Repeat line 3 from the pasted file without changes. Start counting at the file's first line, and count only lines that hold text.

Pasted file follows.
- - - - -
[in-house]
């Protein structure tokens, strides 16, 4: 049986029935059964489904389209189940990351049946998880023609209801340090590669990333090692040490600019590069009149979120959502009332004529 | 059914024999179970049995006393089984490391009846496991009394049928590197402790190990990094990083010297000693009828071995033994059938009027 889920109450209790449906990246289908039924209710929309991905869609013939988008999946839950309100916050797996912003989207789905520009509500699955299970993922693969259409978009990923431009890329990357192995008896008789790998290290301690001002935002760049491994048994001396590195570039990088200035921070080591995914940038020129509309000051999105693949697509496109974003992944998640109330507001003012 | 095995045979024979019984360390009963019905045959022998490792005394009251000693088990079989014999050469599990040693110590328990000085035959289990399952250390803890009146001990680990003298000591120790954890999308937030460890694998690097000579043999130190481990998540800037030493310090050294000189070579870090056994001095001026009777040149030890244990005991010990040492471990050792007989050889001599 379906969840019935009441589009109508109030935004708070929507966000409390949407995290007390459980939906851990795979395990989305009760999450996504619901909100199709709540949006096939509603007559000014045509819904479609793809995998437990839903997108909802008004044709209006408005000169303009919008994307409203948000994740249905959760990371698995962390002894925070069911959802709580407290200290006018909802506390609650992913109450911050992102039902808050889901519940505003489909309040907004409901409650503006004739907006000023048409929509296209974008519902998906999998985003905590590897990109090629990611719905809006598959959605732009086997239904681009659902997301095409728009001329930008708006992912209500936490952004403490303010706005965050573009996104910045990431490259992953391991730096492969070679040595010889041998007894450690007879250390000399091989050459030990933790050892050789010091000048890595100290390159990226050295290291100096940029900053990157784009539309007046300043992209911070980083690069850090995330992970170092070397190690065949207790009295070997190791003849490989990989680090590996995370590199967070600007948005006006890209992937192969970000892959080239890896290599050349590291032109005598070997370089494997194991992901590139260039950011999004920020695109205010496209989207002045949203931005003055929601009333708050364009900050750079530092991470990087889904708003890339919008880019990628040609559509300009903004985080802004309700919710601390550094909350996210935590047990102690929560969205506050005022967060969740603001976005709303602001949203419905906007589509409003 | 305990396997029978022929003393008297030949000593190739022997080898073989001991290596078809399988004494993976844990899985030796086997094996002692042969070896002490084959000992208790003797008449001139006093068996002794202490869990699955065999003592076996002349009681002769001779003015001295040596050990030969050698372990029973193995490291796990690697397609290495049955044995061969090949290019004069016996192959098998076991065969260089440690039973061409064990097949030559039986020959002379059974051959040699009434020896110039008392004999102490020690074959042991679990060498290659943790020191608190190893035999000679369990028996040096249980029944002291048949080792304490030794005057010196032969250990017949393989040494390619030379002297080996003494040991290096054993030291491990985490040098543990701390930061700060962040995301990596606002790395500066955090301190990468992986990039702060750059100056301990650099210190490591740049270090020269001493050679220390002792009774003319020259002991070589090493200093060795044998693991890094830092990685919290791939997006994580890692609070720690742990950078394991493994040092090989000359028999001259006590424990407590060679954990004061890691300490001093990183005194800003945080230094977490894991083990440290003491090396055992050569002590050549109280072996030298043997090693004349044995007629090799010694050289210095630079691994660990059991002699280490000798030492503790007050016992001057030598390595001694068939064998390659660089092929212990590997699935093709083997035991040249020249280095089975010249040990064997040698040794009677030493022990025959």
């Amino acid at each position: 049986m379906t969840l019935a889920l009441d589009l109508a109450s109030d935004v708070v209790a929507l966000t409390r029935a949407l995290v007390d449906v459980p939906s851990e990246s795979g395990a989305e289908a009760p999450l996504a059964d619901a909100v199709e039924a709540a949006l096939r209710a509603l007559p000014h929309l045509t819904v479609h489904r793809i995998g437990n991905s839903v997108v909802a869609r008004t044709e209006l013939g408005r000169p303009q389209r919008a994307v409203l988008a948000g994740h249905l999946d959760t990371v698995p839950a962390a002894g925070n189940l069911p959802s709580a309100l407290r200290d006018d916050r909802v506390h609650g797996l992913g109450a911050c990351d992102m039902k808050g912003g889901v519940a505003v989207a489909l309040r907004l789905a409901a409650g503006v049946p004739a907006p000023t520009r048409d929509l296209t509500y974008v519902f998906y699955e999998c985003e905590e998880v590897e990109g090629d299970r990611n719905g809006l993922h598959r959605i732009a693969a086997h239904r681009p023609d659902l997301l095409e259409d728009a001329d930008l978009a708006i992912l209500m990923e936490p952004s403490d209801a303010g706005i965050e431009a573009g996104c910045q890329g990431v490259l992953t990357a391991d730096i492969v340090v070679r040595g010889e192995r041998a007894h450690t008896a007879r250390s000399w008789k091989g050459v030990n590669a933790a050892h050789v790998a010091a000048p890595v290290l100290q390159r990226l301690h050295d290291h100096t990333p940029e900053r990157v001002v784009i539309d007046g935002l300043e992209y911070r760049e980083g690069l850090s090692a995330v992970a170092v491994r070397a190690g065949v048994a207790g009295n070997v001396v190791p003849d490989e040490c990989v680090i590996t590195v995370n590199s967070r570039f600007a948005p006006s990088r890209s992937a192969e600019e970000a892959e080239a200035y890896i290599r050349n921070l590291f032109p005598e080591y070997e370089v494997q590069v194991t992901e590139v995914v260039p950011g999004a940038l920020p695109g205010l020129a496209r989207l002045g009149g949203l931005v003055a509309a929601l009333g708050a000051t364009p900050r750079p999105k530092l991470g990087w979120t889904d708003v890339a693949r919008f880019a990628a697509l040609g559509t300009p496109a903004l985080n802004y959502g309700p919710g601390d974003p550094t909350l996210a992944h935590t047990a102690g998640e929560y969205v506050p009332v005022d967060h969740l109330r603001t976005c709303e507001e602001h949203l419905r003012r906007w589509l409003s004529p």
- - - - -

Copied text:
């Amino acid at each position: 049986m379906t969840l019935a889920l009441d589009l109508a109450s109030d935004v708070v209790a929507l966000t409390r029935a949407l995290v007390d449906v459980p939906s851990e990246s795979g395990a989305e289908a009760p999450l996504a059964d619901a909100v199709e039924a709540a949006l096939r209710a509603l007559p000014h929309l045509t819904v479609h489904r793809i995998g437990n991905s839903v997108v909802a869609r008004t044709e209006l013939g408005r000169p303009q389209r919008a994307v409203l988008a948000g994740h249905l999946d959760t990371v698995p839950a962390a002894g925070n189940l069911p959802s709580a309100l407290r200290d006018d916050r909802v506390h609650g797996l992913g109450a911050c990351d992102m039902k808050g912003g889901v519940a505003v989207a489909l309040r907004l789905a409901a409650g503006v049946p004739a907006p000023t520009r048409d929509l296209t509500y974008v519902f998906y699955e999998c985003e905590e998880v590897e990109g090629d299970r990611n719905g809006l993922h598959r959605i732009a693969a086997h239904r681009p023609d659902l997301l095409e259409d728009a001329d930008l978009a708006i992912l209500m990923e936490p952004s403490d209801a303010g706005i965050e431009a573009g996104c910045q890329g990431v490259l992953t990357a391991d730096i492969v340090v070679r040595g010889e192995r041998a007894h450690t008896a007879r250390s000399w008789k091989g050459v030990n590669a933790a050892h050789v790998a010091a000048p890595v290290l100290q390159r990226l301690h050295d290291h100096t990333p940029e900053r990157v001002v784009i539309d007046g935002l300043e992209y911070r760049e980083g690069l850090s090692a995330v992970a170092v491994r070397a190690g065949v048994a207790g009295n070997v001396v190791p003849d490989e040490c990989v680090i590996t590195v995370n590199s967070r570039f600007a948005p006006s990088r890209s992937a192969e600019e970000a892959e080239a200035y890896i290599r050349n921070l590291f032109p005598e080591y070997e370089v494997q590069v194991t992901e590139v995914v260039p950011g999004a940038l920020p695109g205010l020129a496209r989207l002045g009149g949203l931005v003055a509309a929601l009333g708050a000051t364009p900050r750079p999105k530092l991470g990087w979120t889904d708003v890339a693949r919008f880019a990628a697509l040609g559509t300009p496109a903004l985080n802004y959502g309700p919710g601390d974003p550094t909350l996210a992944h935590t047990a102690g998640e929560y969205v506050p009332v005022d967060h969740l109330r603001t976005c709303e507001e602001h949203l419905r003012r906007w589509l409003s004529p």